“Juno”: Anyone want a lollipop?


I’m not a fan of The Breakfast Club. For a movie that everyone claims to exemplify High School life, I found it to be very false, even as a kid. Never did I meet fellow classmates that were as singular as the characters John Hughes presented. There was never the “jock” or the “nerd” or the “outcast”, and I went to a lot of schools. What Hughes did was create simplified versions that everyone then held on to. It was all more interesting and complicated than that. I’ve always found The Breakfast Club to be the ideal example of Hollywood reality. Hughes’s other film Some Kind of Wonderful hits a little closer, and aside from the slow clap in the final moments of the film Lucas (not John Hughes) hit the head just about right (the original ending did not contain the slow clap but was more morose.) I had the pleasure of seeing Lucas screened this last year and was surprised at how well it has withstood the test of time. It’s too bad the same can’t be said for The Breakfast Club. Now we have Juno, a film many have compared to the films of John Hughes. The writer Diablo Cody has been called a writer who’s got the voice of our youth down pat. I would agree with that, at least more so than they said Hughes did during his time. When the High School characters in Juno aren’t living and breathing pop culture idiosyncrasies, they carry all the uncertain starts and stops and pregnant pauses of people who aren’t wise enough to know the right thing to say immediately or at all. They have their own language, their own way of viewing the world, one that befuddles the adults in the film. One that befuddles me to some degree – does this mean I’m getting old? It feels to me that the quantity of eccentric High Schoolers has grown over the years – at least as far as independent films are concerned.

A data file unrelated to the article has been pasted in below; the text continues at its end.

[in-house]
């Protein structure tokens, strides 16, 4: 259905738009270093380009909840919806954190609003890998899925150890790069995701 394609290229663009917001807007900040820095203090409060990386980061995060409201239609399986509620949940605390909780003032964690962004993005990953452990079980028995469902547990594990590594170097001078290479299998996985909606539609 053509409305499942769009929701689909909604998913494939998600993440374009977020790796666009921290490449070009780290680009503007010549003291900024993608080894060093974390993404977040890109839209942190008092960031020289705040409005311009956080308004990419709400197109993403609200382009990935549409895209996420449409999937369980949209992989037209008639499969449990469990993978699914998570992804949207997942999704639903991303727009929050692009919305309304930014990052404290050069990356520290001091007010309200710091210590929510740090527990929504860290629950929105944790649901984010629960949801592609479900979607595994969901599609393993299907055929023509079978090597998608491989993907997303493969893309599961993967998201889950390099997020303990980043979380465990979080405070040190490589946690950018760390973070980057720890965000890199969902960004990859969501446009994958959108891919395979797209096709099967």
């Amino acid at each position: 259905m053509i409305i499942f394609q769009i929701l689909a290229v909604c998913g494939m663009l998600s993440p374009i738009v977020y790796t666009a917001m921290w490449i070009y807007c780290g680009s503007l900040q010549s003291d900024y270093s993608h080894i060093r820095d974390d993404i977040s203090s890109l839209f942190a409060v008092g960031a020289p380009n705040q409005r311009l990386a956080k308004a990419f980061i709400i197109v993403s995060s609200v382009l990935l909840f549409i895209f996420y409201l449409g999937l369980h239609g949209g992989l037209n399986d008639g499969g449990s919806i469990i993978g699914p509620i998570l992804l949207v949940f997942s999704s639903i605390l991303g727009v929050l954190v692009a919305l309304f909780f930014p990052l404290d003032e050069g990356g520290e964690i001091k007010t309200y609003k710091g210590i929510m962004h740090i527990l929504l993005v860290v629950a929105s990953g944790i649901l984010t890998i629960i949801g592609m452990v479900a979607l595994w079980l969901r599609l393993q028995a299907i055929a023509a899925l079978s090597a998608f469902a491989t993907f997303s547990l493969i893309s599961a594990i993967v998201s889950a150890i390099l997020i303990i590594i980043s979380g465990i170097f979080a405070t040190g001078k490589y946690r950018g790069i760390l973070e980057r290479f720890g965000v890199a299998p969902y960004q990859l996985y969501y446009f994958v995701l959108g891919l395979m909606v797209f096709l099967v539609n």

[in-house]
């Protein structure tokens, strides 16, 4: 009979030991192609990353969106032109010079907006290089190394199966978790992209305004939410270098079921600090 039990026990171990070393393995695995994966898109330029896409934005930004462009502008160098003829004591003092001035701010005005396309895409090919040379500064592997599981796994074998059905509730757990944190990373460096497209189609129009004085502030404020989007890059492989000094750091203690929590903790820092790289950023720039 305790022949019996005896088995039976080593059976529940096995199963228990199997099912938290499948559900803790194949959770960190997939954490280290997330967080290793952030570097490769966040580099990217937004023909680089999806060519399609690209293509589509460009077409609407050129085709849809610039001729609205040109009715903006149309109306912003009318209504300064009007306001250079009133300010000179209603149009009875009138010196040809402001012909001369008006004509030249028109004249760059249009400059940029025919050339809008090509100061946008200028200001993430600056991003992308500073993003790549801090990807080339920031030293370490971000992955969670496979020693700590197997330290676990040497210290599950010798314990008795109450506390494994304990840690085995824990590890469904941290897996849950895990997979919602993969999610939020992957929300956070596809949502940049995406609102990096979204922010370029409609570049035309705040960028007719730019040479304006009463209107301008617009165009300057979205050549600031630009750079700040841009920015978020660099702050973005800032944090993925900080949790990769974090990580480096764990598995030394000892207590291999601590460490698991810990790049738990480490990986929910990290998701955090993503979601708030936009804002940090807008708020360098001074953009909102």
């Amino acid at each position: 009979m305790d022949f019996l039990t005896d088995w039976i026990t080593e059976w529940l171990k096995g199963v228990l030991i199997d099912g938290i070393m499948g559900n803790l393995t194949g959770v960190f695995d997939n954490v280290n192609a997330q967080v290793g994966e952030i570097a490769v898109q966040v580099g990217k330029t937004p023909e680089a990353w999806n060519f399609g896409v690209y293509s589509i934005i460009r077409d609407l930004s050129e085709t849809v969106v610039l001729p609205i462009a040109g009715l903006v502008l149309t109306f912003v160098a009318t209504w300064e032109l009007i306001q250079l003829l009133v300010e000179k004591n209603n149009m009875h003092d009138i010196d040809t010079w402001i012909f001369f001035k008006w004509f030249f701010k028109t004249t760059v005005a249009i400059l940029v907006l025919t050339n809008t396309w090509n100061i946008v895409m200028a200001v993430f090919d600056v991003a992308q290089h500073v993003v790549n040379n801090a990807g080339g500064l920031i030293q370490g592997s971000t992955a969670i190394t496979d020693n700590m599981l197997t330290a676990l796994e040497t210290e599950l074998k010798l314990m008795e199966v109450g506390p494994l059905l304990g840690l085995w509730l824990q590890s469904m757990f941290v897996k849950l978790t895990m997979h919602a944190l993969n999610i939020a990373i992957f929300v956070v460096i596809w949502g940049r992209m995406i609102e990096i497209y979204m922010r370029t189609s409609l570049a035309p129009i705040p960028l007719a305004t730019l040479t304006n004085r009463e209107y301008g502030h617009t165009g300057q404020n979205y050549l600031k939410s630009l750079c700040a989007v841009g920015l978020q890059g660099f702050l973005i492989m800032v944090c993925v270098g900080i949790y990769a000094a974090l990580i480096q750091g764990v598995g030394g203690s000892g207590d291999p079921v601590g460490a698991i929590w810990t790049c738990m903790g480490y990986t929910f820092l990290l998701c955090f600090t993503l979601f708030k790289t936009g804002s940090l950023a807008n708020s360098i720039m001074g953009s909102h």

The title character Juno, is one such person. She’s lively and verbally parlays with her best friend in a similar way that the characters in Brick did, though without the need to foreshadow darker happenings. And part of the thing that makes the voice of Juno so interesting is that she has enough happening in her life to worry about darker happenings, because she’s pregnant, she just doesn’t let on that she’s worried about it. The nifty Ellen Page grapples with the role of Juno. Page articulates the contradiction that is Juno, at once comfortable in her own skin but uncertain who she is. The nonchalance that Juno brings to every situation she’s in slowly begins to break down as the film unfolds. And watching Page as Juno reach out for many of the wrong things is sometimes difficult, but you believe it.